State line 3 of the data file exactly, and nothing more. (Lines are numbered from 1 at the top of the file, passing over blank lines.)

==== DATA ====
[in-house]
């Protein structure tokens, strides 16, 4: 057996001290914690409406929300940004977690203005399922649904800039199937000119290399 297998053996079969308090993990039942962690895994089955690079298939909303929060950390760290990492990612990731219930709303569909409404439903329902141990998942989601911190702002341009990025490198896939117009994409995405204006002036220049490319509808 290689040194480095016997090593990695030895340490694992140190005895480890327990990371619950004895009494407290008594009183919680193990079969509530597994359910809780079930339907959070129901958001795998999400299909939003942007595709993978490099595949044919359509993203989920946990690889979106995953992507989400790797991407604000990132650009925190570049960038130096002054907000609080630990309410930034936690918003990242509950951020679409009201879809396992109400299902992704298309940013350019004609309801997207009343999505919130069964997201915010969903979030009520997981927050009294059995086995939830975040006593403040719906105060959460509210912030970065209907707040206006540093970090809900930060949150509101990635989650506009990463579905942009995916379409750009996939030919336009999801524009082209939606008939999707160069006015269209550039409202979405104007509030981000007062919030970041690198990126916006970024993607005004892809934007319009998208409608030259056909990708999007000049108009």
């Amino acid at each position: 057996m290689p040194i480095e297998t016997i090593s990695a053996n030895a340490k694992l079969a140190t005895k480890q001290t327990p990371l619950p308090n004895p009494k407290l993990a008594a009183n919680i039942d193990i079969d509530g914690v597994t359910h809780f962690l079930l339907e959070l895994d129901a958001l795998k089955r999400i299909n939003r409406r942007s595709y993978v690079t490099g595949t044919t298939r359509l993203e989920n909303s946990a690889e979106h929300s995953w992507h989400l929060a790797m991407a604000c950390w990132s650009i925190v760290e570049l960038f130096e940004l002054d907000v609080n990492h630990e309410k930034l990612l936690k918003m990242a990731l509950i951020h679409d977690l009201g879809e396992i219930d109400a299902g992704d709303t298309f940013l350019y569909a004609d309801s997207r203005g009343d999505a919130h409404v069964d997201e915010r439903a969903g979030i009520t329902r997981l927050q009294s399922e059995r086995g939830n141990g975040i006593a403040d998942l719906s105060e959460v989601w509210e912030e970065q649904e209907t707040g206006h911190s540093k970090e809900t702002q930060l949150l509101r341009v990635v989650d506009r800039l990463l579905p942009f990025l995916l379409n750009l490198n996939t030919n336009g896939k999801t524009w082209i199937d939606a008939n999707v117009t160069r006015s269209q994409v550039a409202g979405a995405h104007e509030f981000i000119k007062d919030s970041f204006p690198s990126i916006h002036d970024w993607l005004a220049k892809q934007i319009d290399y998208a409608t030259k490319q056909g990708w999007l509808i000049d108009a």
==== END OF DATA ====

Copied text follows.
């Amino acid at each position: 057996m290689p040194i480095e297998t016997i090593s990695a053996n030895a340490k694992l079969a140190t005895k480890q001290t327990p990371l619950p308090n004895p009494k407290l993990a008594a009183n919680i039942d193990i079969d509530g914690v597994t359910h809780f962690l079930l339907e959070l895994d129901a958001l795998k089955r999400i299909n939003r409406r942007s595709y993978v690079t490099g595949t044919t298939r359509l993203e989920n909303s946990a690889e979106h929300s995953w992507h989400l929060a790797m991407a604000c950390w990132s650009i925190v760290e570049l960038f130096e940004l002054d907000v609080n990492h630990e309410k930034l990612l936690k918003m990242a990731l509950i951020h679409d977690l009201g879809e396992i219930d109400a299902g992704d709303t298309f940013l350019y569909a004609d309801s997207r203005g009343d999505a919130h409404v069964d997201e915010r439903a969903g979030i009520t329902r997981l927050q009294s399922e059995r086995g939830n141990g975040i006593a403040d998942l719906s105060e959460v989601w509210e912030e970065q649904e209907t707040g206006h911190s540093k970090e809900t702002q930060l949150l509101r341009v990635v989650d506009r800039l990463l579905p942009f990025l995916l379409n750009l490198n996939t030919n336009g896939k999801t524009w082209i199937d939606a008939n999707v117009t160069r006015s269209q994409v550039a409202g979405a995405h104007e509030f981000i000119k007062d919030s970041f204006p690198s990126i916006h002036d970024w993607l005004a220049k892809q934007i319009d290399y998208a409608t030259k490319q056909g990708w999007l509808i000049d108009a």